[3 September 2001]
There’s no accounting for taste. So why do people write and read reviews? One answer may be an implicit belief in the commonality of human experience: if we can agree (or at best agree to disagree) about taste, then there must be something binding us all together. Arguments about the so-called canon of course call in to question not only a tradition, therefore, but also certain received notions about what constitutes humanity.
As a producer and consumer of such judgements, I try my best to arbitrate not from a universal standard (thumbs up, thumbs down) but from the standards set up by the work itself. In this case, The Murder City Devils are serving up a particular post-punk neo-gothic fare—whether or not this particular strategy suits my own personal tastes, I have to consider first whether these Devils are up to the task they’ve set themselves.
Said task isn’t easy, not least of all because it’s a rather rigid genre they’re working in. I’ve never seen The Murder City Devils, but when I imagine them, I see a lot of black leather and velvet and lacy sleeves. Their abrasiveness could more accurately be described as salubriousness—a stumbling drunk kind of rancor, heavily laced with self-loathing. You know the type, a sort of combination Lizard King / Baudelaire, all dark eyeliner and heavy jewlery. The album cover features a nineteenth century ceramic hand, marked like a phrenological head with the locations of the “life line” and the “heart line”. Such charming imagery evokes a time when science and soothsaying had not entirely parted ways. Just as Jim Morrison used Native American imagery and ritual to color his music with a kind of intuitive, pre-cultural authenticity, the MCDs seem to be using this outdated augery to suggest a kind of murky spirituality. So what is their augury? Whose entrails are they reading?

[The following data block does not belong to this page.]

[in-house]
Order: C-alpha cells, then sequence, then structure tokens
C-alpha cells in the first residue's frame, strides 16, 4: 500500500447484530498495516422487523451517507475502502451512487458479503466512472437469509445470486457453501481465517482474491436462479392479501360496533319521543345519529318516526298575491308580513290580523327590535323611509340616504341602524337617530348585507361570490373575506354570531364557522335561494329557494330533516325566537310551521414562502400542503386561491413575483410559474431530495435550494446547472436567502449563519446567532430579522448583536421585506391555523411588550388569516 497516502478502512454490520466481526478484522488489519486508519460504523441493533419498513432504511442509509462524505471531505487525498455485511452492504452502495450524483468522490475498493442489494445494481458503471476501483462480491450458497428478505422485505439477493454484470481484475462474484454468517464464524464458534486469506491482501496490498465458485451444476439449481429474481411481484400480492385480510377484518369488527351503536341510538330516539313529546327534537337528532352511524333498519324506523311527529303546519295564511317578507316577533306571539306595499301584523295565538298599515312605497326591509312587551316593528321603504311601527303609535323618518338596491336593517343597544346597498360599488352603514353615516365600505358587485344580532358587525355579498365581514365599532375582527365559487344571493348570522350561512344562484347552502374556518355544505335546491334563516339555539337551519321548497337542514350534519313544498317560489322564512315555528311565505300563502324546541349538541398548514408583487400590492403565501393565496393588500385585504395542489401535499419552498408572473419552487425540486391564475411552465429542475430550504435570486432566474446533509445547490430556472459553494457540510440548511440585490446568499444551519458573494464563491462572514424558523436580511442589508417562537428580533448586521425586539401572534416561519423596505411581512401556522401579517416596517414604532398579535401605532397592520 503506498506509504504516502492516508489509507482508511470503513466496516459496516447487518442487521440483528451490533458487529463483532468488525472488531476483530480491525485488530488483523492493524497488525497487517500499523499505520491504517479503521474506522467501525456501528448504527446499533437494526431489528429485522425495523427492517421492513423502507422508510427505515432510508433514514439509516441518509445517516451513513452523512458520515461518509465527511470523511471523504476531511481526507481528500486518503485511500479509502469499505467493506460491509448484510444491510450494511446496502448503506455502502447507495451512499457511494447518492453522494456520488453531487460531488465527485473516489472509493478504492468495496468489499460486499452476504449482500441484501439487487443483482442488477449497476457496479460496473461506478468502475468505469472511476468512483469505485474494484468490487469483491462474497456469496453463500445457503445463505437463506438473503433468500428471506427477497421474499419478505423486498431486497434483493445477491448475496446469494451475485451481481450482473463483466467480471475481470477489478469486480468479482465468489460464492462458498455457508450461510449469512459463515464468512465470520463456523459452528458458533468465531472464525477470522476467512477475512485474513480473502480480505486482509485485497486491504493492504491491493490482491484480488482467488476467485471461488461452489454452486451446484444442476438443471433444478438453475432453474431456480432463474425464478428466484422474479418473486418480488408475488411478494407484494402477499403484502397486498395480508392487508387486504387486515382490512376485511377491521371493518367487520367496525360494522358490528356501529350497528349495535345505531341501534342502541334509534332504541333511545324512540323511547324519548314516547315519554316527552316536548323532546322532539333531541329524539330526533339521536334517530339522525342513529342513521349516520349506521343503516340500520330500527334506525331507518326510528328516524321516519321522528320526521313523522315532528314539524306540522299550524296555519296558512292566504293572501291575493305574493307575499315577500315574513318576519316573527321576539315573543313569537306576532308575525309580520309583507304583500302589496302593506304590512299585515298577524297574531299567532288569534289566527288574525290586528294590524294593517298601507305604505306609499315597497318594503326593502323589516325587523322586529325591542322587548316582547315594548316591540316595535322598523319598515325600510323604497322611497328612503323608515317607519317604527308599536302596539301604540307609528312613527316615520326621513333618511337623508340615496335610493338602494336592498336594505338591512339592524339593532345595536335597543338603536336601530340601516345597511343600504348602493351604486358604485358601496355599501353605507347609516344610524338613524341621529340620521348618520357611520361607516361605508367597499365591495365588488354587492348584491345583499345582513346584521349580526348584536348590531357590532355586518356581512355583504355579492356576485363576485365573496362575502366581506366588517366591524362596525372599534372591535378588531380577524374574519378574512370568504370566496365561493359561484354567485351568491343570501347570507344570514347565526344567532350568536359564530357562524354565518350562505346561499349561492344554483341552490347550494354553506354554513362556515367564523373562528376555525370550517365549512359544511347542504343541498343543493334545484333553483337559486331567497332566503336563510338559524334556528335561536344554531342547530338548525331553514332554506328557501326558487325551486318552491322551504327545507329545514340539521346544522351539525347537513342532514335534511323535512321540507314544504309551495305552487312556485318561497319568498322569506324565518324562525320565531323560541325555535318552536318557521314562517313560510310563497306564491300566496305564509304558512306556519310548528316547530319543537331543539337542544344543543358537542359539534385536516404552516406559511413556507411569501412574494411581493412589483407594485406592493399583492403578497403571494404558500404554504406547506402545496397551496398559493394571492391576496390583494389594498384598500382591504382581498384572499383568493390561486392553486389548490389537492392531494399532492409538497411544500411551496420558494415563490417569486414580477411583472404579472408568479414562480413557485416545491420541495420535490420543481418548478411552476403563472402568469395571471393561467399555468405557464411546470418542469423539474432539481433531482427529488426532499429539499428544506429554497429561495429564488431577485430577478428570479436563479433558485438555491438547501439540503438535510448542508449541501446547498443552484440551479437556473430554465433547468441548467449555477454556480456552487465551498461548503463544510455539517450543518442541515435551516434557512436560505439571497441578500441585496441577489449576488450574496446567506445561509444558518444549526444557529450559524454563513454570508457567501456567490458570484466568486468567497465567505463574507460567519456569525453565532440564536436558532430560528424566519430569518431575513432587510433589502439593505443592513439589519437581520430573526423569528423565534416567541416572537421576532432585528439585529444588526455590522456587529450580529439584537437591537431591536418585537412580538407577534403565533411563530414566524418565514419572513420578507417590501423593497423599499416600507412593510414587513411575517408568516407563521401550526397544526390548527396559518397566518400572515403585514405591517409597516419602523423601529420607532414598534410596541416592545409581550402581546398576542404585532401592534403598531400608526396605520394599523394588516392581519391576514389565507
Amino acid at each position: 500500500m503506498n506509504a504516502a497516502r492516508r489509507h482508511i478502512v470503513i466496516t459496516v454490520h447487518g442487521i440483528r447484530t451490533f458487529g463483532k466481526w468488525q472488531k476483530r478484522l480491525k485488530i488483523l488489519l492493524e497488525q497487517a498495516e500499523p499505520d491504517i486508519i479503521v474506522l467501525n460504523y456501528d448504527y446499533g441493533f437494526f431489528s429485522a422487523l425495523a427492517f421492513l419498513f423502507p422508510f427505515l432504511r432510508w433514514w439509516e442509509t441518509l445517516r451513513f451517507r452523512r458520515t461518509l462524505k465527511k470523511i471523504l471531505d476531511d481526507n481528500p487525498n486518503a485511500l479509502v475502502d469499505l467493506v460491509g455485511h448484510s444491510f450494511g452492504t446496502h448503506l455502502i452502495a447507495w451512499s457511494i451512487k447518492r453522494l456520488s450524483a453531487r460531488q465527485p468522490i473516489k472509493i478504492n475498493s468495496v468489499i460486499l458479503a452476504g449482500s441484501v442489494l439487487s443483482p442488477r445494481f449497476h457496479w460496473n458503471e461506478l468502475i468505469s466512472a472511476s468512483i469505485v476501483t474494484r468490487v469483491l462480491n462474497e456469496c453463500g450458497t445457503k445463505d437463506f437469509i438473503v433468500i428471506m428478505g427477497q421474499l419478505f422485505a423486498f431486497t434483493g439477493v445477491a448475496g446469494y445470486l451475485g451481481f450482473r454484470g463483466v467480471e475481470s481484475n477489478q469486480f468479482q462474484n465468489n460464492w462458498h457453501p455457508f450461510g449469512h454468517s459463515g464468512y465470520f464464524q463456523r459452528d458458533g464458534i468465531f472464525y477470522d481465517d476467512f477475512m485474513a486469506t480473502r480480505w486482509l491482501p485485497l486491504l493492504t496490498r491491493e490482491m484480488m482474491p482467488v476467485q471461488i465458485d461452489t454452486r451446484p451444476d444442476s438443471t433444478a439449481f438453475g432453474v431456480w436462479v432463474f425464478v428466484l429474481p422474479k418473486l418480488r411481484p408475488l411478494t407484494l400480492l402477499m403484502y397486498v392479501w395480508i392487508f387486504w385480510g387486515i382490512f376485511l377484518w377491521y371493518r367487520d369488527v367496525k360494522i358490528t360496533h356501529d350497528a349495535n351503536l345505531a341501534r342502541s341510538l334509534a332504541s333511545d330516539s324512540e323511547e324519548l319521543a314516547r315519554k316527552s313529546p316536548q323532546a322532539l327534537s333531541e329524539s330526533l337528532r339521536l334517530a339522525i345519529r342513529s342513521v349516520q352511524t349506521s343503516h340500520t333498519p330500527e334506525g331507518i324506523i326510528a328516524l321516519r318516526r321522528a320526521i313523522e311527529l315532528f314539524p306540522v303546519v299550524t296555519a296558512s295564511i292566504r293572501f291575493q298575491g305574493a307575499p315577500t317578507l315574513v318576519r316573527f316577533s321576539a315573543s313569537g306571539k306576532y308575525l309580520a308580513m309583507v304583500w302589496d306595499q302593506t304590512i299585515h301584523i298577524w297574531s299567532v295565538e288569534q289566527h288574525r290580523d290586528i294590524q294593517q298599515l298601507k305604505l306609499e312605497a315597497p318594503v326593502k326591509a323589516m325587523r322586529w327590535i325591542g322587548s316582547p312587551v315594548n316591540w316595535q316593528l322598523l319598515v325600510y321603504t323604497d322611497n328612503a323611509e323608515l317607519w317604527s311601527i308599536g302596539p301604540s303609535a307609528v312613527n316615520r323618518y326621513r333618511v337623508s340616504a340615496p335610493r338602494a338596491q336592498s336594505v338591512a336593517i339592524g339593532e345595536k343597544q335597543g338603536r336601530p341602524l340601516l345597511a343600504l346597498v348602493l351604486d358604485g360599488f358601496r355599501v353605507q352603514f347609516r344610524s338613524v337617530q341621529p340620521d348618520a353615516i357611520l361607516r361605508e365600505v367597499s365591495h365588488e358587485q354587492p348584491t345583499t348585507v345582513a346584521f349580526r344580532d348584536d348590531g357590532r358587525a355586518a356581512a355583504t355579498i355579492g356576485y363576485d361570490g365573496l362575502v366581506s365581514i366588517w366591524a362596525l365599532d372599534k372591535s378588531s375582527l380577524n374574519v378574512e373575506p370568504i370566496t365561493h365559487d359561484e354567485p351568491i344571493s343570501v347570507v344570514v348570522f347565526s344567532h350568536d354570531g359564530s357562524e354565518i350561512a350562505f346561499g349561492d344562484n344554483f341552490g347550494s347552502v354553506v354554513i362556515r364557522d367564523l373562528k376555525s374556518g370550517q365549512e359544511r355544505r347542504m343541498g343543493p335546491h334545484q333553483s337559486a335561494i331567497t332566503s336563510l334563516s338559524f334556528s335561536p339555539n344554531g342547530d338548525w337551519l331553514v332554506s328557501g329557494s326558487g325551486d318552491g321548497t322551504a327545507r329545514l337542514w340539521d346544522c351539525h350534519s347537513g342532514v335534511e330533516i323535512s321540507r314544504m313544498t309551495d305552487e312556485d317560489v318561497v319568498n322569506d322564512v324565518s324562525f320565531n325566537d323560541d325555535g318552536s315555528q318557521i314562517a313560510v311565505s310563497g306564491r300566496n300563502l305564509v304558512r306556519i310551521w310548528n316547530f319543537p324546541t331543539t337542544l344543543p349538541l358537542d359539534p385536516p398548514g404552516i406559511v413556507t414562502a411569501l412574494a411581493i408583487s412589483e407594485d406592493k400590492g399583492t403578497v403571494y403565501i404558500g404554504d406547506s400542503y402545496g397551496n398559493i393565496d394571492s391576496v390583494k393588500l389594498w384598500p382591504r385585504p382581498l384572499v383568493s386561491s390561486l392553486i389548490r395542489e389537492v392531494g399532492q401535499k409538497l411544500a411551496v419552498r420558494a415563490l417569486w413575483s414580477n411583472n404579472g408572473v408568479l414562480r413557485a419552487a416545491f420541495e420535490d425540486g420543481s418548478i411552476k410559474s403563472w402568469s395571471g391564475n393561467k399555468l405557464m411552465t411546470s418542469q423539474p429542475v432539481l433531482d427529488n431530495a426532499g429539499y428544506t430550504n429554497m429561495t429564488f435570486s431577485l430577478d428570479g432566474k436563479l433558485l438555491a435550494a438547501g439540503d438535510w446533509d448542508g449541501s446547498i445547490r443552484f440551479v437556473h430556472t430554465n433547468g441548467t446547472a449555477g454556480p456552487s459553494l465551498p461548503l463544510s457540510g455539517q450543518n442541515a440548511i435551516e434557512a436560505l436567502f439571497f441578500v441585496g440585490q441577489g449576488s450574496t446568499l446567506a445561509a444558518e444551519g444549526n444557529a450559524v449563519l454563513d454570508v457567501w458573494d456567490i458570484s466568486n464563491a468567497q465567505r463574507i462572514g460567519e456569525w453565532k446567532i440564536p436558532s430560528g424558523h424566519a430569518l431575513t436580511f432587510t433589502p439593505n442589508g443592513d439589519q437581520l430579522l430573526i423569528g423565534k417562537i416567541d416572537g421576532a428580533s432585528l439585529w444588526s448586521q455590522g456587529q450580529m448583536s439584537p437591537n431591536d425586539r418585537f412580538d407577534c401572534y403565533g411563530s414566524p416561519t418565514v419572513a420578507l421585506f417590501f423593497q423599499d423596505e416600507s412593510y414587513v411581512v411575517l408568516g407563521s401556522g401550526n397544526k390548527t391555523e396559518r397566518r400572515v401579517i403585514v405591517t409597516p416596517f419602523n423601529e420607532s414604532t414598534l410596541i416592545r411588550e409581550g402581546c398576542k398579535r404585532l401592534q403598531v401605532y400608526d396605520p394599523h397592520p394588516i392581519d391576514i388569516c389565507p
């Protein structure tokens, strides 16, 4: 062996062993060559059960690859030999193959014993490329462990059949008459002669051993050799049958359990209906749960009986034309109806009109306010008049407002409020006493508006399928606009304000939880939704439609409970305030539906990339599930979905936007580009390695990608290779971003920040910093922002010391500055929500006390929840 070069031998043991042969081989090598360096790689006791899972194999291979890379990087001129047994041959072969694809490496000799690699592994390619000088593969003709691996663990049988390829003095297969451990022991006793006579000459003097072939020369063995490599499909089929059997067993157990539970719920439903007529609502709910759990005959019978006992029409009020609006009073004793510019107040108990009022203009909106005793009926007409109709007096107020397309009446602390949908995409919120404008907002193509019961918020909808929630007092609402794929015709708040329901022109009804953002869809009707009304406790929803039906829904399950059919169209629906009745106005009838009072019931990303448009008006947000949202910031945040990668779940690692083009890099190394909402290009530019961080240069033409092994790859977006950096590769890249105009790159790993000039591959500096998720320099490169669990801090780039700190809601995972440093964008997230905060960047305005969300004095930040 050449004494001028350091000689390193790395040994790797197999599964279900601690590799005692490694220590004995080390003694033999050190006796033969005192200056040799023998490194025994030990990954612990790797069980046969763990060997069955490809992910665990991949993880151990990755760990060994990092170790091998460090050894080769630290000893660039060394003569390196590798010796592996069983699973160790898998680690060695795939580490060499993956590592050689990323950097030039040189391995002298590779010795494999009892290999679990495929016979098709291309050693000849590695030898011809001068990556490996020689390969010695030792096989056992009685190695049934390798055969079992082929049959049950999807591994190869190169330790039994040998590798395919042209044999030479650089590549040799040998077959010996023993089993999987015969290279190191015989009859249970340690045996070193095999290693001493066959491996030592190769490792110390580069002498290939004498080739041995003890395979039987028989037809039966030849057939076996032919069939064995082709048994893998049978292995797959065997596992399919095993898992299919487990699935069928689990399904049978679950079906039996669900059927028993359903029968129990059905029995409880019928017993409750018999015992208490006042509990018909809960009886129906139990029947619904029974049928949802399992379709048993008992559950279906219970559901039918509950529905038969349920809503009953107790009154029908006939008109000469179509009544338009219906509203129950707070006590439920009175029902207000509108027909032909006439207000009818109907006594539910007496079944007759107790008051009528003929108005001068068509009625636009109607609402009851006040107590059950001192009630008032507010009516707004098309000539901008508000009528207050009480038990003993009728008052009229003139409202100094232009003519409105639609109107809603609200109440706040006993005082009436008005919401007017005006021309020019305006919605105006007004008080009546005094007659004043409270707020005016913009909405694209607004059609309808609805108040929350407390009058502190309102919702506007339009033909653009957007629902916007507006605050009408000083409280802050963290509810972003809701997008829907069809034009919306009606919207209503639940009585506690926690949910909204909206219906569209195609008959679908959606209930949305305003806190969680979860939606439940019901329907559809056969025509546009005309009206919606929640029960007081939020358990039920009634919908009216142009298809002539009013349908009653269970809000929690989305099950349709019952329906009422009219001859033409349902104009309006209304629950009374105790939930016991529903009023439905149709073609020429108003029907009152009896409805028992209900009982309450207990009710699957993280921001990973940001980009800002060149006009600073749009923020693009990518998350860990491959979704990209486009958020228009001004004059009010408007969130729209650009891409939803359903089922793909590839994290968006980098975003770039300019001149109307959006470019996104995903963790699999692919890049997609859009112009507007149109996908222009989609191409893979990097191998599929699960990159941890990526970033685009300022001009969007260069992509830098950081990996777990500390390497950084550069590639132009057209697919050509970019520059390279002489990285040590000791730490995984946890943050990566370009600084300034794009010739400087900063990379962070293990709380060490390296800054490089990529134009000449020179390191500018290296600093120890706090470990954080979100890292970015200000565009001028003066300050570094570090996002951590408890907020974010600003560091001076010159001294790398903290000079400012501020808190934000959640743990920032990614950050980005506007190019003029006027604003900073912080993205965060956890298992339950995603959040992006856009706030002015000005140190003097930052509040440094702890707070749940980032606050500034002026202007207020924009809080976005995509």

I think the answer here would have to be Nick Cave—a comparison both facile and accurate. The presskit’s reassures me that such influences have “crumbled away” leaving the MCDs with a sharply honed “vitality and style all their own”. Well, in the spirit of judging things by their own standards, I’d have to say that they protest too much—as a famous dead white guy once said.
In other words, I don’t find anything on this album that would surprise or shock the expectations of even the most committed neo-gothic Lizard Prince. There’s rage aplenty, but nothing on this, the six-piece’s fourth recording, sounds like full-on assault. On the other hand, even when vocalist Spencer Moody (um, is that a stage name?) croons, it’s more like a cigarette stained growl. The beats are propulsive, heavy on the downbeat, and the two guitars rip into each other with all the delicacy of a chainsaw “Turkey in the Straw”. With such a hidebound image, any of the newfound “depth” and “melody” advertised in the presskit is bound to be cosmetic at best. If you go for that stuff, you won’t mind another monolithic helping. The rest of us may prefer more subtle fare.
Thelema is less an album than an EP, with only six short cuts. However, if the MCDs are in fact trying to wean themselves off the withered teat of their aging aesthetic, only one track shows any promise. “364 Days” is a rolicking, dark Christmas carol, an “open letter to Saint Nicolas”. With its weepy violin, waltz time, and gut-wrenching keening, it is the perfect carol for all you Scrooges out there. Moody sets the scene, with the kids all asleep, waiting for St. Nick—and “while they wait we can drink.” The chorus exhorts the Jolly Old Elf to “take off your boots / pour a drink / try not to cry / try not to think”—after lamenting the 364 days spent all alone—“and a thousand more tears”. The feel is both doo-wop and Moulin Rouge, all tawdry waltz and descending bassline, with a refreshingly acoustic guitar line providing the swing. As the choruses build, Moody’s wail gets rougher, his diction sloppier.
If there was ever a man to cry into the eggnog, it’s Moody. Trouble is, if you do that every year, pretty soon no one invites you anymore.